Open garden / Native challenge in a ‘rainforest gully’

Brad Pillans... “I love to try plants that people say will never grow here – I like the challenge of bringing a rainforest plant to frosty Canberra.”

Brad Pillans… “I love to try plants that people say will never grow here – I like the challenge of bringing a rainforest plant to frosty Canberra.”

WITH an abundance of moisture-loving plants in a “rainforest gully” microclimate protected by mature eucalypts, Brad Pillans’ Jerrabomberra garden features a range of natives that don’t usually grow in Canberra.

“I love to try plants that people say will never survive here – I like the challenge of bringing a rainforest plant to frosty Canberra,” says Brad.

Thriving plants include several lilly pillys, two-veined hickory, gymea lily, Illawarra flame tree, Queensland firewheel tree, and a screw pine and bat’s wing coral tree that are still in their pots.

“In many cases, these plants can adapt to different settings and while winter can be tough, by and large everything has come through well,” says Brad.

The steep, semi-rural garden blends into the bushland that surrounds it on two sides, and will be open to the public on the weekend of October 25-26, with more than 70 acacias and grevilleas in a stunning spring display.

Austrian sculptor Andreas Buisman has also installed more than 50 of his rock sculptures in the space for the open garden, many of which will be for sale.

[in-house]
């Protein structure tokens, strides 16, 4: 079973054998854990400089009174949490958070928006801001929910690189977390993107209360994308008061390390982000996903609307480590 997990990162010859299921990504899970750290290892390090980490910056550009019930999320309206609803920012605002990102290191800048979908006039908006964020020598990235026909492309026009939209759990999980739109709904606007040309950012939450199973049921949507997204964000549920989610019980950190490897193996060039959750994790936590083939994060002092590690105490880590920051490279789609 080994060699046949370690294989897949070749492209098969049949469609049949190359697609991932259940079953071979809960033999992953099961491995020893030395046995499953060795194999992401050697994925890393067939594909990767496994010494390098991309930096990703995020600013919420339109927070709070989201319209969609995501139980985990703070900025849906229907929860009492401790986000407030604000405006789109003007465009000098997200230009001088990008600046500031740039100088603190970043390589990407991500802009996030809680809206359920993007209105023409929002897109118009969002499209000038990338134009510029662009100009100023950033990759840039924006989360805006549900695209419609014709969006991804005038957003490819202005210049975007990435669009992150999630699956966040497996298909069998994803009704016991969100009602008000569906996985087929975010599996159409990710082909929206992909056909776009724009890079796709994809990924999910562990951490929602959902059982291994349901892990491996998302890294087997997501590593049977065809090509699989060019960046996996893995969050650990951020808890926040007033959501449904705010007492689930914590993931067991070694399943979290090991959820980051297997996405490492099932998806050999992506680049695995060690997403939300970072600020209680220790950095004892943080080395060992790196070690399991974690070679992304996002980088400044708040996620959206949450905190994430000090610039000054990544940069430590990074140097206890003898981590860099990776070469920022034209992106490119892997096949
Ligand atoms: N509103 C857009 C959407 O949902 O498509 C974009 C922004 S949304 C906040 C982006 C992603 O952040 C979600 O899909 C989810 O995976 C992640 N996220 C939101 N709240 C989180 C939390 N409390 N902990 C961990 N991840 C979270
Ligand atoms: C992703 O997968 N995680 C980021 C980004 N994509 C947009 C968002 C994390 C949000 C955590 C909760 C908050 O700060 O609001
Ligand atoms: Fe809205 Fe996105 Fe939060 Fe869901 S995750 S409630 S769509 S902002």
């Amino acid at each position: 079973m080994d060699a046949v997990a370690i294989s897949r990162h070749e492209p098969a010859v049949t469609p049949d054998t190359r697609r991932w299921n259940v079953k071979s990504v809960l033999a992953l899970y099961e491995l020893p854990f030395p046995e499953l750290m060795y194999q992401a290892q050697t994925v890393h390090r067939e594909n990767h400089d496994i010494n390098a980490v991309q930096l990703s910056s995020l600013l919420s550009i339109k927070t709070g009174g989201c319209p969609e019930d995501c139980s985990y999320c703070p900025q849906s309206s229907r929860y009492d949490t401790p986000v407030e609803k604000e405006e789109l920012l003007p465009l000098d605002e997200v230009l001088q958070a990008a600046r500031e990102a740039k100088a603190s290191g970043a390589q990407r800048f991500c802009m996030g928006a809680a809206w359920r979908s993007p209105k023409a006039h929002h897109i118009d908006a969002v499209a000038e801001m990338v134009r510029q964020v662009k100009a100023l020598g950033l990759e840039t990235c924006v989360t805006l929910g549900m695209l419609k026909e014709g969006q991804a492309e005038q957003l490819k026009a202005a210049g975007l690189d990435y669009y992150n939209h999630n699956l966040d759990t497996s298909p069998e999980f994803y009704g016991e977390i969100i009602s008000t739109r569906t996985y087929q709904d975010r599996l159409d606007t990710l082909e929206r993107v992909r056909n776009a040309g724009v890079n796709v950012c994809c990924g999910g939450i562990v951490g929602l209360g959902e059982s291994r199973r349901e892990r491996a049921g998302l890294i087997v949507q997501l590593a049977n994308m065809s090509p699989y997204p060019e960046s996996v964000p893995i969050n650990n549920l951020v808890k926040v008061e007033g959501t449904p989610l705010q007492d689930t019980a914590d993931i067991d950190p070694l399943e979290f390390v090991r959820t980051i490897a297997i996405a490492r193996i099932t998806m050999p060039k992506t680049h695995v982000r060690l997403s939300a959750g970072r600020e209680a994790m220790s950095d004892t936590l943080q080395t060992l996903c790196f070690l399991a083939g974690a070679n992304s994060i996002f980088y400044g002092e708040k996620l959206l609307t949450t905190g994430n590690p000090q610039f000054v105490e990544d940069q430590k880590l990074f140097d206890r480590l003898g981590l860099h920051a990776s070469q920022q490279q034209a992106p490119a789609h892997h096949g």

When Brad and his wife Sue first started the garden in 2003, he says it was a “skeleton block with scattered large eucalypts and not much understory”.

It now features more than 900 individual native species, and Brad says it’s still growing all the time.

“When we get to 1000, we’ll stop – before it turns into a botanic garden!” he says.

Brad attributes his success to allowing the block to evolve over time, and watering via drip irrigation and hand-watering.

“We have 9000 and 2000-litre rainwater tanks and use water retention methods, like channeling runoff along drainage lines into swales and ponds – we think it’s worth investing in the cost of water to create an environment we love,” he says.

As the garden develops, Brad says the number of bird species that visit is also increasing, including magpies, noisy friarbirds and red wattlebirds. “The kangaroos visit often too, and they come quite close, especially in the summer when their minds are focused on cooling down and finding a drink,” says Brad.

“It’s cool and shady down in the gully in the summer, so it’s a favourite spot of mine, too, and I enjoy seeing the plants that don’t normally work, and think, yes! We did that.”

Brad Pillans’ garden at 30 Aspen Rise, Jerrabomberra, will be open on Saturday, October 25 and Sunday, October 26, 10am-4.30pm. Adults $8, children under 18 are free. Funds raised will go to the National Rock Garden and Open Gardens Australia. More information at www.opengarden.org.au.

Photos by Gary Schafer

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